“Research on leadership and the application of leadership go hand in hand.” That’s the philosophy of Don Conlon, Gambrel Family Endowed Professor of Management and Department Chairperson at Michigan State University’s Broad College of Business, home of the Master of Science in Management, Strategy and Leadership program.

“Making sure people understand what the latest research and thought leadership is in management topics is going to prepare the leader to communicate that at work, and it’s going to make would-be leaders more successful in what they’re doing on the way up,” he says of MSU’s leadership research in action.

MSU’s online M.S. in Management, Strategy and Leadership program is preparing tomorrow’s leaders through forward-thinking, industry-driven research by Conlon and fellow faculty who are actively building bridges between the academic research of leadership and application in the professional workplace.

With an extensive research background in the areas of organizational behavior and negotiation/dispute resolution, Conlon recognizes some of the biggest trends and shifts happening in the workplace, from effectively leading multigenerational, multicultural and even remote teams, to “the changing nature of work itself.”

One of the greatest changes happening in the workplace is the growing acceptance of remote work and its impact on how leaders manage their teams when they’re not in the same building or even the same time zone.

“It can be easy to be a leader when you’ve got everybody in that same place, same time. But that’s not the case at work very much anymore and it’s not the case in the MSL program,” explains Conlon. “I think the very structure of the program helps equip managers to do what they need to do. You have to influence other people, the other students, maybe sometimes the faculty. And you have to do this from a distance. You’re not all in the same place at the same time.”

Conlon sees that ability to successfully influence peers and superiors, regardless of medium or location, as honing and applying valuable leadership communication skills. It’s also research in action on one of the biggest trends in the areas of negotiation and dispute resolution: “The communication medium can make such a difference. The real trick is you can’t always get together face to face, so how do you leverage the context, whether you Skype or whether you phone, however you’re communicating in negotiation?”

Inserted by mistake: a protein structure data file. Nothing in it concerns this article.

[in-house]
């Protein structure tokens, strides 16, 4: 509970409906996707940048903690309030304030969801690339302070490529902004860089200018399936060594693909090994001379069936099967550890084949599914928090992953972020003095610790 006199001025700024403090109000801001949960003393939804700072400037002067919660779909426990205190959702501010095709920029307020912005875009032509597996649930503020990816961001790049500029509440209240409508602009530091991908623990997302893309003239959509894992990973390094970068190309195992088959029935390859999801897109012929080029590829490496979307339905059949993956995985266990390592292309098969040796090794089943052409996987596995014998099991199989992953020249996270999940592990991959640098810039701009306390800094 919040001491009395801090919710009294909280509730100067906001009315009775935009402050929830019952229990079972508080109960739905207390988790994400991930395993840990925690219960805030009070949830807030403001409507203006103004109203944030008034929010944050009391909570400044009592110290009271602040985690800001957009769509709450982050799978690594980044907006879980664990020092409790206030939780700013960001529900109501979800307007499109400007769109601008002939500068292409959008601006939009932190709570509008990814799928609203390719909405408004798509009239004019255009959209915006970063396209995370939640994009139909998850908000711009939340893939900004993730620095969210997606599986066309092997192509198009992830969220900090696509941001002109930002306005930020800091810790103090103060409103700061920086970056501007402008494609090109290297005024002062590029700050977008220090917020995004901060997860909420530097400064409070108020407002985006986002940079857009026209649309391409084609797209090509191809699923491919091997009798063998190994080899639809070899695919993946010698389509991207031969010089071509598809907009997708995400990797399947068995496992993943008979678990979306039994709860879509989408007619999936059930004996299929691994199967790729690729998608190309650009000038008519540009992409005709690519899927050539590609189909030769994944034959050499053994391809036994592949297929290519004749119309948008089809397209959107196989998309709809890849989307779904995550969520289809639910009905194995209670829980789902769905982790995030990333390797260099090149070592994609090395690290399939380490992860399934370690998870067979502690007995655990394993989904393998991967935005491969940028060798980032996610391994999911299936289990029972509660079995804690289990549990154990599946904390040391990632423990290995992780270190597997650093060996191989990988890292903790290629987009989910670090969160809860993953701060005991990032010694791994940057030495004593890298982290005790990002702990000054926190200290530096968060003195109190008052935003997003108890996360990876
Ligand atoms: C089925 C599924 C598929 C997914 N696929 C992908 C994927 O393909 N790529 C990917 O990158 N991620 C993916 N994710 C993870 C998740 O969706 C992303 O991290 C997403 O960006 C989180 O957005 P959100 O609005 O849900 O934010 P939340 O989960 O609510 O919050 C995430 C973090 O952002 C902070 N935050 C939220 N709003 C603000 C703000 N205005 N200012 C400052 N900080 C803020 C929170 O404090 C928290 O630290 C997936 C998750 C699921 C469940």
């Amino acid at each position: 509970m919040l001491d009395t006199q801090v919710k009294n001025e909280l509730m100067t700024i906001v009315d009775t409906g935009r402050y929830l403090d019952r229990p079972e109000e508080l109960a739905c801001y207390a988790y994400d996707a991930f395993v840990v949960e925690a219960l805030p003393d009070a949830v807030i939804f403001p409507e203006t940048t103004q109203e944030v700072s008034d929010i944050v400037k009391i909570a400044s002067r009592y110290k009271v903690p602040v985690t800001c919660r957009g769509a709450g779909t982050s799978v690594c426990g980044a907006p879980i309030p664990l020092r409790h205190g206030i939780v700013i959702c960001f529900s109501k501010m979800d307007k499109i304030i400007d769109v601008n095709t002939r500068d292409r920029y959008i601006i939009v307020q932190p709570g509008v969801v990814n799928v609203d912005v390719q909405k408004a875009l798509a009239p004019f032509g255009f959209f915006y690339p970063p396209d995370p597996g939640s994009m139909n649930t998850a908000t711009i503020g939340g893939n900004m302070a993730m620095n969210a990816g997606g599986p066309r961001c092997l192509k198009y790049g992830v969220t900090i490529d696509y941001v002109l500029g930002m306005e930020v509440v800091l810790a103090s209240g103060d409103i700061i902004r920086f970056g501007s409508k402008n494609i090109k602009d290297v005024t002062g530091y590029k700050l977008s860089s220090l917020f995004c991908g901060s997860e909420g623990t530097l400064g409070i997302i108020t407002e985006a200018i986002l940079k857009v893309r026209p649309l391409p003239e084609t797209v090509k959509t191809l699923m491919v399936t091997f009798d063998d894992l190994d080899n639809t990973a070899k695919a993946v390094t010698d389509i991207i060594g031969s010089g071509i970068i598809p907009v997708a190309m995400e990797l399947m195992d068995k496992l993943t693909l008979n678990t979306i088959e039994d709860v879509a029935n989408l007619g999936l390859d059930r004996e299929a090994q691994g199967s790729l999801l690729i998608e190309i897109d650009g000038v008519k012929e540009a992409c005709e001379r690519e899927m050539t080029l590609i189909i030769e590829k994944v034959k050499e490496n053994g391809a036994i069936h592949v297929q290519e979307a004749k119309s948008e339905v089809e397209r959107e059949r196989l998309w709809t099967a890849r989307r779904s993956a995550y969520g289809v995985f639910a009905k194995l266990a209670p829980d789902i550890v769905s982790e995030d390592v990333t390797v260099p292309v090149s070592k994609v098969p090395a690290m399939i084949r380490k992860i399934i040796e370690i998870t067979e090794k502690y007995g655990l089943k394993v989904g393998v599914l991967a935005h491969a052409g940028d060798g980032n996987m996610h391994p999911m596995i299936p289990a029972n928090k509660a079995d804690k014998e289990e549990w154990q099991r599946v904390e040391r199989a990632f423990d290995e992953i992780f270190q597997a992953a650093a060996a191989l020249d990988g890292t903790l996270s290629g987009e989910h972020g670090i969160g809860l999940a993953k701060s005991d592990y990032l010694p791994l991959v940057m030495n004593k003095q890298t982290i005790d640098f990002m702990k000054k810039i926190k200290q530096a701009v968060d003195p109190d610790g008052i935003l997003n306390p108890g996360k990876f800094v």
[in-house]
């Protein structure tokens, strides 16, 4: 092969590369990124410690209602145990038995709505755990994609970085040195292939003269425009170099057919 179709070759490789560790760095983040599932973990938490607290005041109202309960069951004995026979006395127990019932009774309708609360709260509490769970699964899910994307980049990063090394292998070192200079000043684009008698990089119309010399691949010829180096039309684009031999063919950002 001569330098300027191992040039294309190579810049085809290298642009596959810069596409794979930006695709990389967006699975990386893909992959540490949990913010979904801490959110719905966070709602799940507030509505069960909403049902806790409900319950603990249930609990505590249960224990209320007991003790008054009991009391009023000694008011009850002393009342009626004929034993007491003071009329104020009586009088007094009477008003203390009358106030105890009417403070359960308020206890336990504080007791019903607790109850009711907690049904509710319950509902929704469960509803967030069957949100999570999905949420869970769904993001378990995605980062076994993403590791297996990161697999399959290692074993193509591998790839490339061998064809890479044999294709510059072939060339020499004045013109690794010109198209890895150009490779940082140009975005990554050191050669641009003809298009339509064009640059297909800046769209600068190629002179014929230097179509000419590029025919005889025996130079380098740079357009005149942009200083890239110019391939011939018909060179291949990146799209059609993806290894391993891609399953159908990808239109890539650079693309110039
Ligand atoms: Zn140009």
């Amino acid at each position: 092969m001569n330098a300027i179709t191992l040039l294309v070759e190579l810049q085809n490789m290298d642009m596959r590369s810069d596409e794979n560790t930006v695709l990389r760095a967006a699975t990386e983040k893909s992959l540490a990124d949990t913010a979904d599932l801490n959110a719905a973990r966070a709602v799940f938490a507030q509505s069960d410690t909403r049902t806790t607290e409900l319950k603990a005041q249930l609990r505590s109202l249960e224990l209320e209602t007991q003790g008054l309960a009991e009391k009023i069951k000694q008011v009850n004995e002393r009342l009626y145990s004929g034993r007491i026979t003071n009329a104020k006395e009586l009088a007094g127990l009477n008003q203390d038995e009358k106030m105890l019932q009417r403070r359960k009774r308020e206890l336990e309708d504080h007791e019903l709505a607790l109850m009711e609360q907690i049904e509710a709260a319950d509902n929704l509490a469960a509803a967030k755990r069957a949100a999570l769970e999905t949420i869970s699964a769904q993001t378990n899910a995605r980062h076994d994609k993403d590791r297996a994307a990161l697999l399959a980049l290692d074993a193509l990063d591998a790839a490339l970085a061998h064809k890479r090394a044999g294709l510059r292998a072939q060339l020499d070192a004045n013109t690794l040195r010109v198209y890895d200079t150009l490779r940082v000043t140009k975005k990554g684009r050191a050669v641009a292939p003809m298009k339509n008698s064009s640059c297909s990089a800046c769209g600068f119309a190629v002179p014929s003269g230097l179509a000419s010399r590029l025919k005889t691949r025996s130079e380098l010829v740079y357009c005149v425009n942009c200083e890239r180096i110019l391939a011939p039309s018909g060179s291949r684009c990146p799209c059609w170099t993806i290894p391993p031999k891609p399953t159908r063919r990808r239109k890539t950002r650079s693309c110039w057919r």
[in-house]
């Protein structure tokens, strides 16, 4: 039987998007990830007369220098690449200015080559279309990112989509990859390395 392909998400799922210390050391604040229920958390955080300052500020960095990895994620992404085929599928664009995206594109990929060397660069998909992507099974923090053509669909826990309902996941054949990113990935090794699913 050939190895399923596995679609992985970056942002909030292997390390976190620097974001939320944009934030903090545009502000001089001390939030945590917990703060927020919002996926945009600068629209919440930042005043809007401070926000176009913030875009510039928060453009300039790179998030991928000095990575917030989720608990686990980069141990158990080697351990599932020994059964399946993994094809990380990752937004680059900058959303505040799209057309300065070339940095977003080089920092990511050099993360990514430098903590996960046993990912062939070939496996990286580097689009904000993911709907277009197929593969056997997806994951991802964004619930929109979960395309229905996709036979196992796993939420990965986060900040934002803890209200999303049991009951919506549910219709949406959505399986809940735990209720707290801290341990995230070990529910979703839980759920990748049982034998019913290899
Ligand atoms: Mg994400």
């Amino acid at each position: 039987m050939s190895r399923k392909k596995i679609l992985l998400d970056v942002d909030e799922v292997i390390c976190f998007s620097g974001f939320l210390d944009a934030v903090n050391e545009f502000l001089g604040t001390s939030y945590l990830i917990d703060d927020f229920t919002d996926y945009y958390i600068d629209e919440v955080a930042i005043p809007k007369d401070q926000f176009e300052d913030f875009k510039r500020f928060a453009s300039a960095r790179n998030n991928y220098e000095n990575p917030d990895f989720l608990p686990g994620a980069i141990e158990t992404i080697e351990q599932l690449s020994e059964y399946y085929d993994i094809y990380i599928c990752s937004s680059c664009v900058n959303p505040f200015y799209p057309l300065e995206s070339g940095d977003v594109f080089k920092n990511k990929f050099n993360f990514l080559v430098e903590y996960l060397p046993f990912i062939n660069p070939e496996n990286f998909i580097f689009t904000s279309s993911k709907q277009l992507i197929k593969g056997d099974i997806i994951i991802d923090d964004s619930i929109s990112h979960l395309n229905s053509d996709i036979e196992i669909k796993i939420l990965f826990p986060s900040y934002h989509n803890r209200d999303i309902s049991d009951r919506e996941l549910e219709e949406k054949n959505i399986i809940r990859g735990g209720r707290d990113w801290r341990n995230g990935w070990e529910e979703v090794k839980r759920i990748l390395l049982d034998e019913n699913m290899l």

In the program’s Negotiations course, students are tasked with just that: “The faculty member is pairing up students or student teams to negotiate with each other. It could be across time zones. It’s certainly different geographic areas,” says Conlon.

It’s then up to the students to transcend these challenges of space, time, and medium to undertake a successful negotiation preparation and simulation—with the support of passionate, invested faculty.

“You really are getting some of the top research minds in the world,” Conlon says of the M.S. in Management, Strategy and Leadership program faculty. “The best researchers at MSU are usually the best teachers in the classroom because they’re so enthusiastic.”

The opportunity to learn from distinguished faculty who are genuinely excited to share and apply research discoveries with their students, as well as network and collaborate in an online community of fellow leaders, sets the M.S. in Management, Strategy and Leadership program apart.

To those future leaders considering applying to the program, Don Conlon has three words of advice: “Just do it.”